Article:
Assisted by counterweights
We’re not talking about Docker for Windows today either. Oh, we are so not. At 10 pm Monday night, C. and I realized that the handy-dandy new way to run Docker on Windows only works for Windows 10. My desktop runs Windows 7 (don’t judge). My laptop runs Windows 8.1. We spent an hour of intense frustration in which Docker behaved like a Balrog and Windows behaved like Gandalf (“You Shall Not Pass”), which apparently is a known issue that is plaguing a lot of people and has no real solution. At 11 pm, we gave up.
It’s back to installing Ruby gems for us tonight, and when I say “we” I definitely mean C. because the last time I tried to install the Ruby gems needed to run Jekyll on Windows, it was like getting lost in the Old Forest but with no Tom Bombadil or Goldberry. You get the picture. (I don’t know why all the Tolkien. Why not? It’s a good metaphor that most folks understand.) Anyway, I never did get it to work and I just had to proofread stuff without previewing it, which is Not Optimal. I have a developer wizard/elf at my side this time, so I expect better luck.
Let’s try a horizontal line here and start over.
I wrote a charming story about dinner Sunday night and C’s idea that maybe instead of talking at length about costume design and overlooked films and evolving word usage in our culture, I could write blog posts. So here I am. Isn’t that wonderfully straightforward?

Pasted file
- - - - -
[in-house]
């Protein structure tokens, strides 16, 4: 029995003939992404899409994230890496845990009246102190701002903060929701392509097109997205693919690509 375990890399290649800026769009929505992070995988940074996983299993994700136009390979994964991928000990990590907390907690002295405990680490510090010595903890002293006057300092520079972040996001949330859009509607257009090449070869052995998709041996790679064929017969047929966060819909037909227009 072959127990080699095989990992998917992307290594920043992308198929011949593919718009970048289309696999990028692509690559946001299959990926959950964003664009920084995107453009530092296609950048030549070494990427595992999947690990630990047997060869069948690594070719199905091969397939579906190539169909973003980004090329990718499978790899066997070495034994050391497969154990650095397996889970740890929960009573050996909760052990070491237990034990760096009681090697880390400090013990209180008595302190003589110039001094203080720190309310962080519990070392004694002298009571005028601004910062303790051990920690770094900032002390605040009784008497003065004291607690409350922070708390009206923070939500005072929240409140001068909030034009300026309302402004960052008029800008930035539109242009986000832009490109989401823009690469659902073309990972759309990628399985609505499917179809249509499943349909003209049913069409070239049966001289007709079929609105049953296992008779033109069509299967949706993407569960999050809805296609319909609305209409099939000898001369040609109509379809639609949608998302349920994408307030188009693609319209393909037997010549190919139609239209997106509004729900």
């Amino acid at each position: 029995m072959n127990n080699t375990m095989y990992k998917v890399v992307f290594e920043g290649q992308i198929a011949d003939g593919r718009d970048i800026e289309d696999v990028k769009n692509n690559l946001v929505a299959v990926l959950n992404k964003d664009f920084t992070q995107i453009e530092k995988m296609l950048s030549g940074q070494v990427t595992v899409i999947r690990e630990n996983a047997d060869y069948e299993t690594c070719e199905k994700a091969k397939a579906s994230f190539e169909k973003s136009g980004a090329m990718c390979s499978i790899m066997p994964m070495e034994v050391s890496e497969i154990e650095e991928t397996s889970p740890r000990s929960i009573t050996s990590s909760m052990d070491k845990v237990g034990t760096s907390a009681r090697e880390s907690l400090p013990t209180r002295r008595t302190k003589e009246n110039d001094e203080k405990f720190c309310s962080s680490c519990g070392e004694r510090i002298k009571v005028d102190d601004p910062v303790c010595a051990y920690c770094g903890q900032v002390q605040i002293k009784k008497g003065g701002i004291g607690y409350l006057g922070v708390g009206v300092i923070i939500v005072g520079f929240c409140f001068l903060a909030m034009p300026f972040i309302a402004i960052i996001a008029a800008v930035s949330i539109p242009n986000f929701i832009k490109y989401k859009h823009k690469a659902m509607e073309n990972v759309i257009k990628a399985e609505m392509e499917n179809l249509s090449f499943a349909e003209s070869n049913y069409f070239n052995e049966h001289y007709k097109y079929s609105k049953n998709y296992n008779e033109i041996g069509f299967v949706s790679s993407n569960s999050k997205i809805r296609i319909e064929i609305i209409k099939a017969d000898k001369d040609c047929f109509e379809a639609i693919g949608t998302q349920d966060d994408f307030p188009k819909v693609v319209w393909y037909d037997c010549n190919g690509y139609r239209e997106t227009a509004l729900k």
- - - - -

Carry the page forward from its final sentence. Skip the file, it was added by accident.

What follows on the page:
But I left out the assisted push-ups.
It’s like this: In May 2015, I shut down the film website I had been editing for ages and ages. (I was originally going to write “A couple of years ago,” and was shocked to see, no, it’s been 3.5 years. Daaaaaang.) One reason was that I wanted to write about other things that were not film. I was dead tired of writing movie reviews.
Movie reviews can be extremely formulaic to write: Lead (preferably with hook and preview of overall opinion), summary of plot without giving away spoilers, details on good and bad points, wrap-up with final overall opinion restated. You can do this in 400 words for a local weekly with space limitations, or 1400 words for a film site that specializes in in-depth essays. You can flip it around a bit if you want to be creative, and occasionally mess with the form. I wrote a Tristram Shandy review as though it were the novel Tristram Shandy (I don’t have a link, sorry). I got super-snarky about Pacific Rim in the lead paragraphs in a style you can only get away with once. I was proud enough of my meta-meta Dawn of the Planet of the Apes review that I thought about including it in samples for a tech writing job.
Anyway, I was burned out on movie reviewing, I was super-burned-out on editing other people’s stuff in my spare time for no money, and I said truthfully that I wanted to devote that time to my own writing. But it didn’t happen. I sat at my computer (Windows 7) and failed to write. I can tell you where to buy really cute socks and cardigans online, though.